Nationality and Statelessness
FOUNDATIONS OF INTERNATIONAL MIGRATION LAW, Brian Opeskin, Richard Perruchoud and Jillyanne Redpath-Cross, eds., Cambridge University Press, 2012
26 Pages Posted: 17 Jun 2011
Date Written: 2011
This chapter discusses the principles of international law that regulate nationality and statelessness. Nationality is the legal bond of membership that may exist between an individual and a State, calling forth duties of allegiance from the individual and protection from the State. Statelessness is a situation in which an individual has no bond of nationality with any State. The chapter describes the circumstances in which nationality is acquired by birth or later naturalisation, and the circumstances in which it is lost through voluntary renunciation, revocation by the State, or extinction of the State. The chapter then considers how an individual may be born stateless or become stateless, the human rights that stateless persons enjoy under special and general human rights instruments, and the measures that have been taken to reduce statelessness and thus give individuals, "the right to have rights." The chapter pays special attention to issues of multiple nationality, nationality upon State succession, and evidence of nationality. It concludes by considering how nationality and its absence (statelessness) affect international migration through entry and exit, and the human rights of migrants.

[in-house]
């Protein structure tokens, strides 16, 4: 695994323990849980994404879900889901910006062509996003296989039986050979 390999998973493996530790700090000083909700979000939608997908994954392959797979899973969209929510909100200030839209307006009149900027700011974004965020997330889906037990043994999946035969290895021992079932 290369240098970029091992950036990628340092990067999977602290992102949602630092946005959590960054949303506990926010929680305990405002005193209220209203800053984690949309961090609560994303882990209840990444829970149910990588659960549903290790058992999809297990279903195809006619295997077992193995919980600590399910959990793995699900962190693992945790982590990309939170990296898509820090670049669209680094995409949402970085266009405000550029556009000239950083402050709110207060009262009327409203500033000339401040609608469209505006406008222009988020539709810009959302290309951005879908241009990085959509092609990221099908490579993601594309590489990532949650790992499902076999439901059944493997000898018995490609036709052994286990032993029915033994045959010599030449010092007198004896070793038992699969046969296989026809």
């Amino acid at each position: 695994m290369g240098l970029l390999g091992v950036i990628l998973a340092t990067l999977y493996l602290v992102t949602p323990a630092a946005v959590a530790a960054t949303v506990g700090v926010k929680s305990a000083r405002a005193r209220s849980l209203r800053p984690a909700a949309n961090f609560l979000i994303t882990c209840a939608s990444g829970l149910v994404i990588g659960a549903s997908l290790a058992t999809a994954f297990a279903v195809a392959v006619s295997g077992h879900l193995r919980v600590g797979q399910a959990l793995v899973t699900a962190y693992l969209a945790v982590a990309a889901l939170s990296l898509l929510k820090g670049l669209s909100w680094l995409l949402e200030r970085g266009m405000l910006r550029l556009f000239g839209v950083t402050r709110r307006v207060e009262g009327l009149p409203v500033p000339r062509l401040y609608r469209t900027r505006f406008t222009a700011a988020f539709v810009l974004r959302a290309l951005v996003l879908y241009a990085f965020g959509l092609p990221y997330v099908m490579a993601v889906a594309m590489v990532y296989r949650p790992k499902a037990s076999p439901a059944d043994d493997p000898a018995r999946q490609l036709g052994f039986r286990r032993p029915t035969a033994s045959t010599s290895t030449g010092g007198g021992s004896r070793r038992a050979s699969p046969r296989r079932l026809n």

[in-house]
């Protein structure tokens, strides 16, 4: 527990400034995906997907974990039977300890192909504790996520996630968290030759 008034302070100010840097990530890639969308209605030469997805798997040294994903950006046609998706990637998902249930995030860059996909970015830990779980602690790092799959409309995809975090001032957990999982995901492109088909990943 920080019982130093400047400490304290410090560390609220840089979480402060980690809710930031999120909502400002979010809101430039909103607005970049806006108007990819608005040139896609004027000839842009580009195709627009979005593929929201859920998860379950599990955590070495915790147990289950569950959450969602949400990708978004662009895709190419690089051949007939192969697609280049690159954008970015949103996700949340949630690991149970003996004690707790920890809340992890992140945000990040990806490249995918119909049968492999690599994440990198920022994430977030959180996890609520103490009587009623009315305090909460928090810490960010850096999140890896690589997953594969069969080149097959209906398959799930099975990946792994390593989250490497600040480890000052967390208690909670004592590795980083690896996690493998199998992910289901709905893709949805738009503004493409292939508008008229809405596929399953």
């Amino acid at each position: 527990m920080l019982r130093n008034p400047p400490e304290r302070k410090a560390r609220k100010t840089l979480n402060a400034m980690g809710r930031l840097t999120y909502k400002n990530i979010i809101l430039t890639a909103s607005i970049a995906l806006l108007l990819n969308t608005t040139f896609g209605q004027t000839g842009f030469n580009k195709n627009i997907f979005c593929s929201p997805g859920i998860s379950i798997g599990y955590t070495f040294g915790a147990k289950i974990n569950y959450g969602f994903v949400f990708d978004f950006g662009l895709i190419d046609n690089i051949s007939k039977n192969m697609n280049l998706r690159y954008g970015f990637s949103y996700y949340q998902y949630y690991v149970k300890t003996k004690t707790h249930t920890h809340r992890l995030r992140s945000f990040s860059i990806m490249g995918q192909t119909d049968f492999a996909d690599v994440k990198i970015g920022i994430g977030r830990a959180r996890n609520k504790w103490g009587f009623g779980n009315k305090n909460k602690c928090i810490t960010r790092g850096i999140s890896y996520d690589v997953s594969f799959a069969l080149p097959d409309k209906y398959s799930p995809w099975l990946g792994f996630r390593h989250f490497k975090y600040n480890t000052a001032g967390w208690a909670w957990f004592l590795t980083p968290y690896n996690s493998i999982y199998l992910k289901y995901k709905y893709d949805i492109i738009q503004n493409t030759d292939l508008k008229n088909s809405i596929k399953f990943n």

Keywords: nationality, citizenship, allegiance, protection, jus soli, jus sanguinis, birthright citizenship, birth tourism, naturalisation, dual nationality, multiple nationality, evidence of nationality, state succession, statelessness, human rights, international migration, Nottebohm Case, Bihari People
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